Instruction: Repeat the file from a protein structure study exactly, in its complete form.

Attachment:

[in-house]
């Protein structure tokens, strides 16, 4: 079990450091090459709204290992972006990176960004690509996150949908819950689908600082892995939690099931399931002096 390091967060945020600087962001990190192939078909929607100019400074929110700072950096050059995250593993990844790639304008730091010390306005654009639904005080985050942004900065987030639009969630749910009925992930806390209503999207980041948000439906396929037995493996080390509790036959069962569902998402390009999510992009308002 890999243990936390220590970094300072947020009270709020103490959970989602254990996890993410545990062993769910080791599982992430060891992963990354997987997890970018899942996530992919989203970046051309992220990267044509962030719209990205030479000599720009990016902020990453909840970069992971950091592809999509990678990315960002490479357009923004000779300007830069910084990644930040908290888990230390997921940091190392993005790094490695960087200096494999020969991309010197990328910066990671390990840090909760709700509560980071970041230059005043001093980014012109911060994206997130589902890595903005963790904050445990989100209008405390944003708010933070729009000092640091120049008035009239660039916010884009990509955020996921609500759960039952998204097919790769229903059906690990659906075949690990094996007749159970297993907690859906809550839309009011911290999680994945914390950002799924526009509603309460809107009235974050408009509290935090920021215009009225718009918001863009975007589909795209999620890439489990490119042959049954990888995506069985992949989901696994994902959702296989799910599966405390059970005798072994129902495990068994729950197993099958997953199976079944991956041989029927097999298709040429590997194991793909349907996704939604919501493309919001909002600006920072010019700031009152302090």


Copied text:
[in-house]
């Protein structure tokens, strides 16, 4: 079990450091090459709204290992972006990176960004690509996150949908819950689908600082892995939690099931399931002096 390091967060945020600087962001990190192939078909929607100019400074929110700072950096050059995250593993990844790639304008730091010390306005654009639904005080985050942004900065987030639009969630749910009925992930806390209503999207980041948000439906396929037995493996080390509790036959069962569902998402390009999510992009308002 890999243990936390220590970094300072947020009270709020103490959970989602254990996890993410545990062993769910080791599982992430060891992963990354997987997890970018899942996530992919989203970046051309992220990267044509962030719209990205030479000599720009990016902020990453909840970069992971950091592809999509990678990315960002490479357009923004000779300007830069910084990644930040908290888990230390997921940091190392993005790094490695960087200096494999020969991309010197990328910066990671390990840090909760709700509560980071970041230059005043001093980014012109911060994206997130589902890595903005963790904050445990989100209008405390944003708010933070729009000092640091120049008035009239660039916010884009990509955020996921609500759960039952998204097919790769229903059906690990659906075949690990094996007749159970297993907690859906809550839309009011911290999680994945914390950002799924526009509603309460809107009235974050408009509290935090920021215009009225718009918001863009975007589909795209999620890439489990490119042959049954990888995506069985992949989901696994994902959702296989799910599966405390059970005798072994129902495990068994729950197993099958997953199976079944991956041989029927097999298709040429590997194991793909349907996704939604919501493309919001909002600006920072010019700031009152302090």